Charter school supporters tout ‘options’ at Roundhouse rally

Jack Bensch, 9, a fourth-grader at the New Mexico International School, holds a sign outside the state Capitol during a rally Thursday for National School Choice Week. Public Education Department Secretary Hanna Skandera speaks Thursday during a rally outside the state Capitol for National School Choice Week.

At a time when New Mexico charter schools are coming under increased scrutiny for both academic achievement and financial practices, dozens of charter school supporters showed up at the Roundhouse on Thursday to celebrate National School Choice Week.

More than 16,000 similar celebrations were held in 30 states around the country.

“Responsible decision-making is a hallmark of a democracy, and you can’t make an informed decision without school options,” Todd Knouse, director of the Albuquerque-based New Mexico International School, said at the rally. His school, which offers lessons in Spanish and Arabic and has a strong arts program, has earned an A in the state’s A-F school grading system. Its charter was just renewed for another five years, he said.

Knouse wasn’t alone in his enthusiasm for charters. Raphael Martinez, executive director of the Albuquerque Sign Language Academy — which has both hearing, hard-of-hearing and deaf students enrolled — said without a charter system, a school like his never would have opened. He believes the school, which has earned a B from the state, is the only one of its kind in the nation.

“Parents need options,” he said. “The days of cookie-cutter education are past. We no longer need to rely on just one way of delivering education. That’s what charter schools represent — choice.”

“Option” was a word bandied about repeatedly Thursday as the crowd of students, parents and teachers at the Roundhouse showed off their schools’ talents, from a performance of a sign-language musical number to flamenco dancing and linguistic skills.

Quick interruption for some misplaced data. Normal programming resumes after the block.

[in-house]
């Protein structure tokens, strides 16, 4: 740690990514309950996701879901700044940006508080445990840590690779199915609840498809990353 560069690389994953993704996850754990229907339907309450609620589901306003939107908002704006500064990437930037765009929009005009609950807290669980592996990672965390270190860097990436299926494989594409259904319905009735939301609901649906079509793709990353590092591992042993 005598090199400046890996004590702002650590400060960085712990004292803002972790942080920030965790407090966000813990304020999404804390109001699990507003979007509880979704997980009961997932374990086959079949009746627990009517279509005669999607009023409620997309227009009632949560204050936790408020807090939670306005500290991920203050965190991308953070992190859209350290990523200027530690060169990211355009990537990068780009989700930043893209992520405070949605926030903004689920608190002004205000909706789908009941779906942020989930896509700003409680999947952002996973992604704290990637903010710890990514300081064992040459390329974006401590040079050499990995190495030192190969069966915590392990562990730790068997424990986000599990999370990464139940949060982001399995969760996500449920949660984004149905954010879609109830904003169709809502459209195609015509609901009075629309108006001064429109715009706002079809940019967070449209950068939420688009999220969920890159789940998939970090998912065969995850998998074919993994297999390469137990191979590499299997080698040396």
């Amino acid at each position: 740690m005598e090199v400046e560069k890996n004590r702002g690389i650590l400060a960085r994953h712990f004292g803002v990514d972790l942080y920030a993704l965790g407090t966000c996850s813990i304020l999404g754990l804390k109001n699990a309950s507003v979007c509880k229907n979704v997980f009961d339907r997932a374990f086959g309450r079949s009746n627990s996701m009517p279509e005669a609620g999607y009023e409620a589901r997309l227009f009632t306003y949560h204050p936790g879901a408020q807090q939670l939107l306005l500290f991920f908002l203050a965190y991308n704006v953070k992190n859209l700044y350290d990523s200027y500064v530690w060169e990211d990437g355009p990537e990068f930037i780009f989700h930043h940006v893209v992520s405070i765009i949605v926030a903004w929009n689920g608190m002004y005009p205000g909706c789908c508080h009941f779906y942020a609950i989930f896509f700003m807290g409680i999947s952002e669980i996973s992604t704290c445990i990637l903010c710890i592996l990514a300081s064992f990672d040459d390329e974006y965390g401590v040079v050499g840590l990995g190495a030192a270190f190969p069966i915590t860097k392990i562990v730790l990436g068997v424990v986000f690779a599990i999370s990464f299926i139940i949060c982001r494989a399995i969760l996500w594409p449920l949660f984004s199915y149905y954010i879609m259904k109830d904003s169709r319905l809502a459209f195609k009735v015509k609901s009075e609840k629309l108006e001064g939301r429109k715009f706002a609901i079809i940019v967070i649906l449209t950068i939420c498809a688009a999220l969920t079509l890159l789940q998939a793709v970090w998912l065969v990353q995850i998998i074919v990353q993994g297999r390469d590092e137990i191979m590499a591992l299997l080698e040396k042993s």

State Public Education Hanna Skandera spoke briefly, saying charter schools remain a viable choice for parents and students looking for more opportunities to succeed.

New Mexico has about 100 charter schools, about 60 of which have been chartered by the state. The rest are chartered through individual school districts.

While some critics argue that the state has too many charter schools — or at least enough to cap further growth — Skandera said the question is not about the quantity but “the quality. When we don’t maintain high expectations and outcomes for kids, we should be shutting those charter schools down,” she said.

Various national studies indicate that charter schools, overall, do not necessarily show higher student achievement than traditional schools. And while some charters in the state have received national acclaim — U.S. News & World Reports has listed Santa Fe’s Academy for Technology and the Classics and Monte del Sol as among the best high schools in the state — others have come under fire for questionable financial practices.

In 2014, for example, FBI agents raided Albuquerque-based Southwest Secondary Learning Center and seized documents and computers. The action raised questions about misappropriation of funds at the school. Shortly thereafter, that school’s director resigned amid allegations that he had a conflict of interest because he personally profited from financial deals between the school and his own private company.

Just last week, the Legislative Finance Committee released a report stating that although New Mexico’s charter schools serve only 7 percent of the state’s public school students, they have received 46 percent of new public school funding over the past seven years. The Public Education Department said this is because student enrollment in charter schools increased by more than 100 percent in that time period, and that state school funding follows students.

In December, the League of Women Voters of New Mexico asked the Legislative Finance Committee to use its weight to help enact a ban on the creation of any new charter schools, arguing that they shortchange students in traditional schools.

Skandera said at the time that the request was unrealistic.

Contact Robert Nott at 986-3021 or [email protected].

This BBSNews article was syndicated from, and written by Heath Haussamen. Read the original article here.